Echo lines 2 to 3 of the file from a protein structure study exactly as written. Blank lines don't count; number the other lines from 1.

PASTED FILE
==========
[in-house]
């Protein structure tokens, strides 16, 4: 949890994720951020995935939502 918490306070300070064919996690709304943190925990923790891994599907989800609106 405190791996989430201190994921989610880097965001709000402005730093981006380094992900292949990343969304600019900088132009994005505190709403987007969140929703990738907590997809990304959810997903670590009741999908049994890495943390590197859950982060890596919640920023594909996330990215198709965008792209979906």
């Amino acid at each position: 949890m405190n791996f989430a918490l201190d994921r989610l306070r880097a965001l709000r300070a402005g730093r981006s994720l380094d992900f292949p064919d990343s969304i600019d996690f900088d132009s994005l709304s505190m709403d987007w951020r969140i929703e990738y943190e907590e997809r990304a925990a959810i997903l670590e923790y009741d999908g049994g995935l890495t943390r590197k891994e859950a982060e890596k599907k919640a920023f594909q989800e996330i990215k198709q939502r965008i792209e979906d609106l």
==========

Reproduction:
């Protein structure tokens, strides 16, 4: 949890994720951020995935939502 918490306070300070064919996690709304943190925990923790891994599907989800609106 405190791996989430201190994921989610880097965001709000402005730093981006380094992900292949990343969304600019900088132009994005505190709403987007969140929703990738907590997809990304959810997903670590009741999908049994890495943390590197859950982060890596919640920023594909996330990215198709965008792209979906």
């Amino acid at each position: 949890m405190n791996f989430a918490l201190d994921r989610l306070r880097a965001l709000r300070a402005g730093r981006s994720l380094d992900f292949p064919d990343s969304i600019d996690f900088d132009s994005l709304s505190m709403d987007w951020r969140i929703e990738y943190e907590e997809r990304a925990a959810i997903l670590e923790y009741d999908g049994g995935l890495t943390r590197k891994e859950a982060e890596k599907k919640a920023f594909q989800e996330i990215k198709q939502r965008i792209e979906d609106l």